If you’re looking for a hardy, low maintenance plant that comes in a multitude of shapes and sizes to suit any garden, look no further than the popular crape myrtle. Many homeowners find themselves truly enamored by this plant, and it’s not hard to understand why: it comes in an awe-inspiring variety of shapes, sizes, and colors, and can bring a perfect pop of summer color to your outdoor area.
The crape myrtle is also one of the perfect plants for the Pacific Northwest since it thrives in hot and humid conditions and is also known for its drought tolerance. It doesn’t require a great deal of sunlight. As long as it’s receiving about six hours per day, the plant will do just fine.
Unfortunately for this wonderful plant, it is often pruned incorrectly by its well-meaning owners. If a plant isn’t pruned correctly, the branches can be damaged and the flowers can come in late or even fail to grow entirely. Far too many would-be gardeners end up butchering their crape myrtle plants in a misguided quest to keep them healthy.
And while the crape myrtle is known for being a hardy flowering plant that can thrive in difficult conditions, it does require a certain amount of upkeep and failing to prune it isn’t an option.
If you really want a healthy plant that’s going to produce the vibrantly colored summer flowers that the crape myrtle is known for, then you’ll need to provide it with at least some care.
With that said, there’s a right way and a wrong way to care for your landscape: this guide will give you a few helpful tips on how to prune crape myrtle plants.
There’s no point in trimming your plant if it hasn’t been properly cared for throughout the year. While hardy, the plant is vulnerable to insect infestations and common tree diseases. Powdery mildew, sooty molds, lichens, and aphids are all threats that can damage your crape myrtle.
We recommend regularly inspecting your plants for any signs of disease; check underneath the leaves for dark spots which could indicate a fungal infestation, and look at the bark for any sign of an insect invasion.
If you notice any signs of damage or disease, you’ll want to seek help from an expert arborist such as the ones at Mr. Tree. In these instances, your crape myrtle will likely need to be pruned by a professional.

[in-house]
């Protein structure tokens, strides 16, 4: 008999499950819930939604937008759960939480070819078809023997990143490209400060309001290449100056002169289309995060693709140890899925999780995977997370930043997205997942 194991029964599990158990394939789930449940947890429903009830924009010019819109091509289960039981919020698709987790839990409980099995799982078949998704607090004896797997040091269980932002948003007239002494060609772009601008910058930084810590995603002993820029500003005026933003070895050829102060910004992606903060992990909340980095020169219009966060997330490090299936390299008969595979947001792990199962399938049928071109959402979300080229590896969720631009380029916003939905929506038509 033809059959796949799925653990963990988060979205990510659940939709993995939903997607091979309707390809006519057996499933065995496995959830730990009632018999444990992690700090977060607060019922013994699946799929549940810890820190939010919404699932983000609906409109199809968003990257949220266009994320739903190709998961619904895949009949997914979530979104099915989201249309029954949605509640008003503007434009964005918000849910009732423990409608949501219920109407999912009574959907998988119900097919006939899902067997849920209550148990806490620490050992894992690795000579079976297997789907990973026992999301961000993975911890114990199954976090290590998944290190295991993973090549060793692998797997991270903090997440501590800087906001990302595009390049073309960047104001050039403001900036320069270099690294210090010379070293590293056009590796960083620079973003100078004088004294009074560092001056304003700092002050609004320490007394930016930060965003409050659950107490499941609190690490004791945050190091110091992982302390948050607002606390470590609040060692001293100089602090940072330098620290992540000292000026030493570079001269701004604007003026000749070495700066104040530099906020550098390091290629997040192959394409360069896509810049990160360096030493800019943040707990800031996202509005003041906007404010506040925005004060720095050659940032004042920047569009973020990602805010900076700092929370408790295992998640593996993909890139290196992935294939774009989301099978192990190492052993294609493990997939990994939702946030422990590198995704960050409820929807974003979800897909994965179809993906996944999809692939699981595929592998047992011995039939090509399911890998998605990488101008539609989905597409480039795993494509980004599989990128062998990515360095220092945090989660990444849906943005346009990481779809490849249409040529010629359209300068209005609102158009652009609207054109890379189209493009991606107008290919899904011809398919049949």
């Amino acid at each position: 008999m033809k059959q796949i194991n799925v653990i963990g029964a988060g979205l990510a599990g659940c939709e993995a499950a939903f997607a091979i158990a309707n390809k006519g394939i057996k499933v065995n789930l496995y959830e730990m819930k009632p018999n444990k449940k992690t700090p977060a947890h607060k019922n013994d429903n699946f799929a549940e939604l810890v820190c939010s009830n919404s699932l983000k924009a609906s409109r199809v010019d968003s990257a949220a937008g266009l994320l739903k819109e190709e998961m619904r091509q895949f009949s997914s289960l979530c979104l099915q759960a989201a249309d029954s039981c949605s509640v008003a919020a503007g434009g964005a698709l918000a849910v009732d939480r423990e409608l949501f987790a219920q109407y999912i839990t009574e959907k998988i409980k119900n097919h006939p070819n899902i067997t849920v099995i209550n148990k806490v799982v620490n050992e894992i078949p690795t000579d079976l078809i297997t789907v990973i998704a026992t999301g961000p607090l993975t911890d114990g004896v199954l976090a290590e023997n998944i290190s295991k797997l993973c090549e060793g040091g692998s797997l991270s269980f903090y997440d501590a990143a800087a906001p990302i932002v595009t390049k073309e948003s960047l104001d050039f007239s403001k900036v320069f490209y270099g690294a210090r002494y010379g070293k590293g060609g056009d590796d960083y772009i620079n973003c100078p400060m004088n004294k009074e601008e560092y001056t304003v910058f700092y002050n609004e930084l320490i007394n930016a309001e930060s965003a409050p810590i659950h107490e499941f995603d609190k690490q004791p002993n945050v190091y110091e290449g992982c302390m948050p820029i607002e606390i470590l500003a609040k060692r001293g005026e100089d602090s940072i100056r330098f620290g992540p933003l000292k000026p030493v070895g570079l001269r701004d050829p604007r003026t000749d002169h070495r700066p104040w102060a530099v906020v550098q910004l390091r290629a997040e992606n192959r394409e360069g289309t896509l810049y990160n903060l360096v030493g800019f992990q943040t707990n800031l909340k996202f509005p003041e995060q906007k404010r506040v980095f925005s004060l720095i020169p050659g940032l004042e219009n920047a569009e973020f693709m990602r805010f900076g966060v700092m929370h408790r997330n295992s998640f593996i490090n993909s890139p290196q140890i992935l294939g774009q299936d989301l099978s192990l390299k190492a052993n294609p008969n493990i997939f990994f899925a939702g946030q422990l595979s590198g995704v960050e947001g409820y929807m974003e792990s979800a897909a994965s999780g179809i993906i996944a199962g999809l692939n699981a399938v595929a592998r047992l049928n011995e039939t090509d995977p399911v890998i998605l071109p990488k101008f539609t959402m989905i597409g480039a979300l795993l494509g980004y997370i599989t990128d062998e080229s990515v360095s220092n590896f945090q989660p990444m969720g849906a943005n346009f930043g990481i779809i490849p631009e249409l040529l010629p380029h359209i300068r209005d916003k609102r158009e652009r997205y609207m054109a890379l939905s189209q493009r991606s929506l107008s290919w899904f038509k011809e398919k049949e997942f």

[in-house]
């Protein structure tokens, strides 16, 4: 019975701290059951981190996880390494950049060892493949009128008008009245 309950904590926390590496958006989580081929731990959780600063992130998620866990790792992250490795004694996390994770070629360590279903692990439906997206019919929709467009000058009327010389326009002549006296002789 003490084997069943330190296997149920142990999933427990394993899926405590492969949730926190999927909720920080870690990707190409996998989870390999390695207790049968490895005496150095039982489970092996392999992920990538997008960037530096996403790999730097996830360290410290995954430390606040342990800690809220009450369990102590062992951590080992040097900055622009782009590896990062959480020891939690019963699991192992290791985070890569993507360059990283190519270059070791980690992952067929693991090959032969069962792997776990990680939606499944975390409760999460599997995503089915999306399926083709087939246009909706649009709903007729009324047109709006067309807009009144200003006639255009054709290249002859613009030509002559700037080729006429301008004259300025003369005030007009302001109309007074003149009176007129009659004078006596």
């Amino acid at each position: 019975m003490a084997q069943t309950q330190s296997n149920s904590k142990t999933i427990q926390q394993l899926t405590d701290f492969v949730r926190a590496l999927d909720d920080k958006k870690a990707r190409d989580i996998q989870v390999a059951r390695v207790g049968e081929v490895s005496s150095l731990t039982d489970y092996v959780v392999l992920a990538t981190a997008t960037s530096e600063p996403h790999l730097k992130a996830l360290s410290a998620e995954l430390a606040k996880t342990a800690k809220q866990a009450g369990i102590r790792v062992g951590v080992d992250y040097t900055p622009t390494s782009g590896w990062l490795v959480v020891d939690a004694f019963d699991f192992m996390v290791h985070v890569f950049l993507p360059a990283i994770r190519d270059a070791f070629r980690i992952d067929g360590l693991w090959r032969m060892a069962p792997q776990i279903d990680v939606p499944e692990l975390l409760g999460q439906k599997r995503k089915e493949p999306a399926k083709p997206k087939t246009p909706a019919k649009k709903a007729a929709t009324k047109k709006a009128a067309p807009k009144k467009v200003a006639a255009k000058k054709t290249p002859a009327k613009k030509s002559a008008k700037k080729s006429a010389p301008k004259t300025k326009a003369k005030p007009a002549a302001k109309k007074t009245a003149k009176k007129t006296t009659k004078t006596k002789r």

It’s also important to ensure that your plant is well-fertilized. You don’t need to do this very often, however; once or twice a year is plenty to ensure your crape myrtles get enough nitrogen.
The most effective way to fertilize a crape myrtle plant is to wait until the early spring, after any frost and as soon as the first leaves start to appear. Once those leaves begin to show up, apply a slow-release fertilizer with a high nitrogen content. A relatively small amount of fertilizer will be fine; you don’t need much. In fact, if you overdo it, you’ll probably experience sucker growth on your tree.
Suckers are small and weak branches that need to be pruned or will otherwise leave your plant vulnerable to insects. Not only that, your plant will start growing leaves out of control and may fail entirely to produce flowers. Keeping the amount of nitrogen in the fertilizer small will prevent excessive branch and leaf growth.
This next step is critical not just to the health of your tree, but to your safety as well. A set of pruners with a dull or blunt set of blades will not cleanly cut through the branches of your tree. Instead, you’ll have jagged cuts that leave your crape myrtle stressed and vulnerable to insect infestation and disease.
Sharpen your pruners before using them with diamond files. If you’re only using the pruners to care for your crape myrtles, you’ll only be using them a few times a year at most. That means you’ll only need to sharpen them once per year. However, if your pruners are seeing regular use, you’ll want to sharpen them at least once every six weeks.
Clean your pruners with warm, soapy water and scrub off any rust with coarse steel wool. Carefully sharpen your pruners using the diamond files and finish the process with a few drops of silicone-based lubricant.
When it comes to crape myrtles, the framework is crucial to the appearance and overall health of the tree. As they grow, crape myrtles tend to want to produce multiple trunks; too many of these, and they’ll compete for resources with the rest of the plant. You’ll want to trim the number of trunks down to just a few.
This will also prevent you from having to do extra pruning work down the road; instead of many weak branches, you’ll be left with a smaller amount of strong ones. When you prune, cut all the way to the soil and attempt to leave the stronger trunks while removing the smaller ones. If you notice any suckers – small, weak branches – prune those as well.
The most important part of pruning a crape myrtle is maintaining a healthy tree and removing excessive trunks and suckers you see. Nevertheless, you’ll also want to begin moving upward, toward the top of the tree, gradually thinning out the crown.
If the branches of your crape myrtle have become tangled, you’ll need to trim a few of the excessive ones away to allow the healthy branches to grow and spread unimpeded. Thinning the crown will also allow air to circulate through your crape myrtle branches more effectively and allow sunlight to penetrate the entire plant.
While we hope this guide has given you a few critical tips on how to prune crape myrtle plants, it’s sometimes better to contact a professional. All too often, improperly pruned crape myrtles can become sick and fail to produce flowers.
If you are unsure or if the work seems daunting, don’t be afraid to ask for help. Contact an expert arborist for pruning services, as well as tips and advice for caring for your trees.